Baseball is a game of balance between the batter's box and the pitcher's mound. Because that balance is so delicate, the history of the game is often marked by gradual tilts toward one side or the other resulting in several distinct periods of high or low run scoring. Thus far, 2010 looks like a year in which the balance has tilted decidedly in favor of pitching, but that hasn't been a sudden change. The major leagues as a whole have been trending back toward pitching and defense in the wake of the offensive explosion of the late 1990s. Indeed, run scoring has decreased in each of the last four seasons from a high of 4.86 runs per game in 2006 to the current pace of 4.47 R/G (though with the hot summer months still to come, that current-year figure is likely to increase).
What follows are not the most pitching-dominated seasons in the game's history, as even if limited to the live-ball era (1920 to present), such a list would likely consist almost entirely of a clump of seasons from the late-1960s. Rather, it is a sample of five pitching-dominated seasons from the game's live-ball history determined not just by the overall run-scoring environment, but by the aggregation of top pitching performances within that year, starting with the obvious and proceeding with some that might get overlooked for one reason or another.
Any discussion of pitching-dominated seasons must begin with 1968, which was the Year of the Pitcher. In the entire history of major league baseball dating back to 1871, only one season saw fewer runs scored per game than the 3.42 of 1968, and that was the 3.38 of 1908, deep in the heart of the dead-ball era. In 1968, 49 qualifying pitchers had ERAs of below 3.00, still the most since 1917. Seven pitchers had ERAs below 2.00, still the most since 1919.
The signature numbers from 1968 are 31 and 1.12. The former was the number of wins -- against just six losses -- by 24-year-old righty
There were five no-hitters in 1968, including a perfect game by 22-year-old
There's not enough room to list all of the great individual pitching seasons from 1968, but worth special mention are National League Hall of Fame righties
In the AL, the Indians'
Amid all those great pitching performances, perhaps the most telling statistic of all was the .301 batting average with which
Pitching so dominated the game in 1968 that Major League Baseball lowered the pitchers mound prior to the 1969 season. There is a general assumption that the lowering of the mound put an end to the pitching dominance of the 1960s, but just four years later, pitching again wrested control of the game with a season in which just 3.69 runs were scored per game, the ninth-lowest scoring rate of all time and the second lowest since 1918 (after 1968, of course).
The signature performance of 1972 was that of
Forty-four pitchers posted an ERA below 3.00 in 1972, second only to 1968 since 1917. Four of those men finished with ERAs below 2.00, also second to 1968 in the live-ball era. Luis Tiant, who fell on hard times after his tremendous 1968 season, resurrected his career in the Red Sox's bullpen in 1972, then moved to the rotation in August and twirled six shutouts in his final 11 starts to lead the AL with a 1.91 ERA.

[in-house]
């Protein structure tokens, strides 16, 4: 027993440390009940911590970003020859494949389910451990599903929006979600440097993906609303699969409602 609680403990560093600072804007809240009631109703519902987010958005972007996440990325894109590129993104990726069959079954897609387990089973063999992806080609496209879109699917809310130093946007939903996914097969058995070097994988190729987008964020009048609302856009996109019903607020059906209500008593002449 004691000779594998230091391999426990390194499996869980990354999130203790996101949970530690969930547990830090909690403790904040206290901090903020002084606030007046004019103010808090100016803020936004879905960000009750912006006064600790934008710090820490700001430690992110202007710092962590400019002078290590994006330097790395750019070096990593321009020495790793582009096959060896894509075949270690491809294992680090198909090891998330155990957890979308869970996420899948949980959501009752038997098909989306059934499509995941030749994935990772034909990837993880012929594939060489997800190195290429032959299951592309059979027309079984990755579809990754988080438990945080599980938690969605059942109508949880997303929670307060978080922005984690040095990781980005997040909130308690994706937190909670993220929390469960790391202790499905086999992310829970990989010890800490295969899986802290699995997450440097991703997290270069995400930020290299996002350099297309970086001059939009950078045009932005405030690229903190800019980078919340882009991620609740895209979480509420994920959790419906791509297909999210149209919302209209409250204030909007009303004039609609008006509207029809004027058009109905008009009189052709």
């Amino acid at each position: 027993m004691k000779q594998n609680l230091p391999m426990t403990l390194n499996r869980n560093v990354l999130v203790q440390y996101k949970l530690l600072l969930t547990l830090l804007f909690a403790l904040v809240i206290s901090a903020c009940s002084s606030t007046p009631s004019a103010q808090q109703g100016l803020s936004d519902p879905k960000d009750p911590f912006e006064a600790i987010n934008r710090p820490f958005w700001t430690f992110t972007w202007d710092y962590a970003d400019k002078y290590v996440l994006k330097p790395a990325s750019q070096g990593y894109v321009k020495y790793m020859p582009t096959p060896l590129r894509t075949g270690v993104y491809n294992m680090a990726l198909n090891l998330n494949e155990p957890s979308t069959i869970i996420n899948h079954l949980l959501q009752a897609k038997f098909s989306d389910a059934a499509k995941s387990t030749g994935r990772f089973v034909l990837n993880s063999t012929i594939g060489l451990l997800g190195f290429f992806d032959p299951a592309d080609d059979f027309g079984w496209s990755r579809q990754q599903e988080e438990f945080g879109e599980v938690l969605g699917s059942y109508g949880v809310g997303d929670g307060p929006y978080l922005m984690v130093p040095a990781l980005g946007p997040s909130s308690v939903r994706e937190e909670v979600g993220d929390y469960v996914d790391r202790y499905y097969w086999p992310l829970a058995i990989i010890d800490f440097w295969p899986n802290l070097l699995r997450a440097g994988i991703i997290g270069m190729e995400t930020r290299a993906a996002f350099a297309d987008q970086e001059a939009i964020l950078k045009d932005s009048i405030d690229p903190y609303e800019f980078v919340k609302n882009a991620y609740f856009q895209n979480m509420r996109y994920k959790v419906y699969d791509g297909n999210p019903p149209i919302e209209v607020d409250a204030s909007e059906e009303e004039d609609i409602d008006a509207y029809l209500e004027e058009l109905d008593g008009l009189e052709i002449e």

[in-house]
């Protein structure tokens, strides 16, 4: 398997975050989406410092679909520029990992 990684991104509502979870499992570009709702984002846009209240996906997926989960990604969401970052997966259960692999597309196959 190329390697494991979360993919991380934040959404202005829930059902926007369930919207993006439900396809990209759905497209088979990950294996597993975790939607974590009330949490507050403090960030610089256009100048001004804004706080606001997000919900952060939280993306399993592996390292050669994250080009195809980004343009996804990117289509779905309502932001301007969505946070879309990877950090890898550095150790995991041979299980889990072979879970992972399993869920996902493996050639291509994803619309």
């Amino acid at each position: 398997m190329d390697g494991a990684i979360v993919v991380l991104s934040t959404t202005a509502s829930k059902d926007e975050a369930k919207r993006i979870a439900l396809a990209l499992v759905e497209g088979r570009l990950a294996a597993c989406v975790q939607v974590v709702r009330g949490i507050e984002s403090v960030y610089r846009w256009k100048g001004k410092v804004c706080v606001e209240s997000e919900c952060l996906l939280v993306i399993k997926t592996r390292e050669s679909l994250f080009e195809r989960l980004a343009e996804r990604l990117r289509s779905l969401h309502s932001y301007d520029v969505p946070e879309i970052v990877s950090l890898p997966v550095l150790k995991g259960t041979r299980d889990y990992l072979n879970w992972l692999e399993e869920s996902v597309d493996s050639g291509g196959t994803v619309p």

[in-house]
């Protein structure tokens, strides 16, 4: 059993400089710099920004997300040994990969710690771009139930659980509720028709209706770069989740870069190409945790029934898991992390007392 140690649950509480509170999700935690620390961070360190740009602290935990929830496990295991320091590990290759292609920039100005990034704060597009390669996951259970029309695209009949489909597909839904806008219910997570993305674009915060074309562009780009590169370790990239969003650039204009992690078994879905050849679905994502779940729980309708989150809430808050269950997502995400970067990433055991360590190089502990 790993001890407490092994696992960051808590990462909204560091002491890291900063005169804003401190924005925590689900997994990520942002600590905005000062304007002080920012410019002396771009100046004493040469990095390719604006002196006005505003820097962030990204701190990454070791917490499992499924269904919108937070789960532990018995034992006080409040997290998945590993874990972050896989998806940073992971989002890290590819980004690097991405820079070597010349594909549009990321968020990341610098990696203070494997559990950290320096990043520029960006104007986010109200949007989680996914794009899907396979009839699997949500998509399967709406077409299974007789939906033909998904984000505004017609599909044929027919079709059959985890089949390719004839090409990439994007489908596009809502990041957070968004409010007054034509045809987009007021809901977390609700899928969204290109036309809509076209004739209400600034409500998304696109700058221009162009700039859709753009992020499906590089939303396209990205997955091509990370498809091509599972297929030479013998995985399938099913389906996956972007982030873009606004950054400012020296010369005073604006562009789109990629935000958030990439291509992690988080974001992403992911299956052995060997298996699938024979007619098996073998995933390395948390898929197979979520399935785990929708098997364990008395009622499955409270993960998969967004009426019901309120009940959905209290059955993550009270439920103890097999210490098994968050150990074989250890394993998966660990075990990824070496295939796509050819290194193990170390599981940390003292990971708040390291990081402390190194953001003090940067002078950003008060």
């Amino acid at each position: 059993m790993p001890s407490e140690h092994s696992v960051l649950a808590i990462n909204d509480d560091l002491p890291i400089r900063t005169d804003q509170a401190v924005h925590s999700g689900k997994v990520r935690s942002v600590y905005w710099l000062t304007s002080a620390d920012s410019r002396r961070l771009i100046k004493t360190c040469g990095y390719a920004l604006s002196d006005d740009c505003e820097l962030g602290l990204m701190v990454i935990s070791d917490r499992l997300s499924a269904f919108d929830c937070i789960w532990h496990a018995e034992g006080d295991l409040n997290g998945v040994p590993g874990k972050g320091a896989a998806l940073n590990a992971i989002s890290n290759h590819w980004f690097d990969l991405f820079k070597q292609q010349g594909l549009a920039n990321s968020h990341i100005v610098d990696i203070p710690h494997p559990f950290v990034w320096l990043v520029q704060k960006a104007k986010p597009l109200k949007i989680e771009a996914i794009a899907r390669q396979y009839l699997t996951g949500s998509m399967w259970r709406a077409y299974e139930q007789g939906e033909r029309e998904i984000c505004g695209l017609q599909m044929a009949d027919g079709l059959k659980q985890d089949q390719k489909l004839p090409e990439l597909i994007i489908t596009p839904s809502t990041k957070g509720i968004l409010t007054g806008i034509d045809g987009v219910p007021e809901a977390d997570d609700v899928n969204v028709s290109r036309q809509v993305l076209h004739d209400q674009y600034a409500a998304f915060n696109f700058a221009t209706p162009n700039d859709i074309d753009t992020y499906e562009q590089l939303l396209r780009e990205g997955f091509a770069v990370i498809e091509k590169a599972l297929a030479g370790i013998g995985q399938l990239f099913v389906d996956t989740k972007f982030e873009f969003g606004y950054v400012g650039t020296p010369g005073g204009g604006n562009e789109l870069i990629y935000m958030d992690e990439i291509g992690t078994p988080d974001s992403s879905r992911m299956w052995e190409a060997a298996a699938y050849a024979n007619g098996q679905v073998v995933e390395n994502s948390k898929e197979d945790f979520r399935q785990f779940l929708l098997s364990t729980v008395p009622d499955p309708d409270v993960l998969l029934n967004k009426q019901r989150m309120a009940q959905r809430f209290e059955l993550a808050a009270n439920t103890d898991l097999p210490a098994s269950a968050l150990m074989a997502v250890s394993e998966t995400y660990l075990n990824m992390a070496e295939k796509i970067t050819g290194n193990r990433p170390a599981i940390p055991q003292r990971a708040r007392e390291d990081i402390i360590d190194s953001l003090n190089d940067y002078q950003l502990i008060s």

Including Carlton, Perry, and Ryan, nine Hall of Famers received Cy Young votes in 1972. The others were Tom Seaver (21-12, 2.92, 249 K's),
Best remembered as the season bifurcated by a players strike, 1981 was also a year dominated by pitching. The rate of run scoring in 1981 effectively ties it with 1976 as the toughest run-scoring year since 1972 (3.998 R/G in 1981 to 3.994 in 1976). There were two no-hitters five days apart in May, the latter a perfect game by the Indians'
Though the shortened season placed an artificial limit on win and strikeout totals (Tom Seaver and four American Leaguers led the majors with 14 wins, Seaver going 14-2 with a 2.54 ERA for the Reds and finishing a close second to Valenzuela in the Cy Young voting), the dominance of pitching in 1981 can be seen by looking at the season's ERA leaderboards, where 26 qualifiers finished with an ERA below 3.00, the most since 1972 and six more than in 1976. Among that number were Hall of Famers Seaver, Ryan, Steve Carlton, and Don Sutton, stars such as
On the heels of the hitting-heavy environment in the 1930s, the balance tipped decidedly in favor of pitching during the war years. That was never more true than in 1943, a season which saw the fewest runs scored per game between 1919 and 1968. The growing popularity of night baseball and the reduced quality of the ball itself due to the wartime demand on materials and manufacturing were factors, but nothing affected the lack of offense quite like the fact that roughly 500 players -- many of them hitters and among them four of the game's best hitters (
When the players returned in 1946, however, the pitchers still had the advantage, resulting in a rate of scoring comparable to 1981.
Just because offenses dominated in the late '90s doesn't mean there wasn't great pitching going on. Between the strike year of 1994, when 4.92 runs were scored per game, and 2000, when the era peaked with 5.14 runs scored per game (the most since 1936), 1997 represented a relative low point for run scoring with "just" 4.77 runs crossing the plate per contest. The sheer quantity of star pitching talent on display that season, the last before the most recent round of expansion and the homer-happy season of 1998
Start with the Braves' rotation headed by future Hall of Famers
In the American League, the Cy Young went to pitching triple crown winner